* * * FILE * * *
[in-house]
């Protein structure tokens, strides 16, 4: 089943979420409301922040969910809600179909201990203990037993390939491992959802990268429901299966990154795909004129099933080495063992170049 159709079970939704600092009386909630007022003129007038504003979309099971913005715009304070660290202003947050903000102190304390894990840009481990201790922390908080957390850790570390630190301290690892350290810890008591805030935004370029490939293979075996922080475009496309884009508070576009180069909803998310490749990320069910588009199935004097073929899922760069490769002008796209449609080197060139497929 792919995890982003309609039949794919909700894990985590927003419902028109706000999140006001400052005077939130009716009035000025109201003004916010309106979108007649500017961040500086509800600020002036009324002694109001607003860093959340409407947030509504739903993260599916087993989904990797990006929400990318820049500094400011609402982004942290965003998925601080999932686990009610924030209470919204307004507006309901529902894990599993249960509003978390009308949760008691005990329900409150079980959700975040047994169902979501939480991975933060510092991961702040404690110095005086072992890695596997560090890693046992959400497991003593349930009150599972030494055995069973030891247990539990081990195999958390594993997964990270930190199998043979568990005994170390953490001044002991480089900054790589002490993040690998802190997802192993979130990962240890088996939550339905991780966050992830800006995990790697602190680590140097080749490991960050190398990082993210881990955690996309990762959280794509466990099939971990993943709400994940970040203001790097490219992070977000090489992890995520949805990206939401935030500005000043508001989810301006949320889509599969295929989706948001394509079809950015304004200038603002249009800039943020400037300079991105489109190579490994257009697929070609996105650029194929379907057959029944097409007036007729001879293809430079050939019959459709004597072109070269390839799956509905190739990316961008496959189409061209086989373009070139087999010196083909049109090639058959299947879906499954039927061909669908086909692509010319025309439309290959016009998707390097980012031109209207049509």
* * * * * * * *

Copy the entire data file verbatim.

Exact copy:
[in-house]
């Protein structure tokens, strides 16, 4: 089943979420409301922040969910809600179909201990203990037993390939491992959802990268429901299966990154795909004129099933080495063992170049 159709079970939704600092009386909630007022003129007038504003979309099971913005715009304070660290202003947050903000102190304390894990840009481990201790922390908080957390850790570390630190301290690892350290810890008591805030935004370029490939293979075996922080475009496309884009508070576009180069909803998310490749990320069910588009199935004097073929899922760069490769002008796209449609080197060139497929 792919995890982003309609039949794919909700894990985590927003419902028109706000999140006001400052005077939130009716009035000025109201003004916010309106979108007649500017961040500086509800600020002036009324002694109001607003860093959340409407947030509504739903993260599916087993989904990797990006929400990318820049500094400011609402982004942290965003998925601080999932686990009610924030209470919204307004507006309901529902894990599993249960509003978390009308949760008691005990329900409150079980959700975040047994169902979501939480991975933060510092991961702040404690110095005086072992890695596997560090890693046992959400497991003593349930009150599972030494055995069973030891247990539990081990195999958390594993997964990270930190199998043979568990005994170390953490001044002991480089900054790589002490993040690998802190997802192993979130990962240890088996939550339905991780966050992830800006995990790697602190680590140097080749490991960050190398990082993210881990955690996309990762959280794509466990099939971990993943709400994940970040203001790097490219992070977000090489992890995520949805990206939401935030500005000043508001989810301006949320889509599969295929989706948001394509079809950015304004200038603002249009800039943020400037300079991105489109190579490994257009697929070609996105650029194929379907057959029944097409007036007729001879293809430079050939019959459709004597072109070269390839799956509905190739990316961008496959189409061209086989373009070139087999010196083909049109090639058959299947879906499954039927061909669908086909692509010319025309439309290959016009998707390097980012031109209207049509």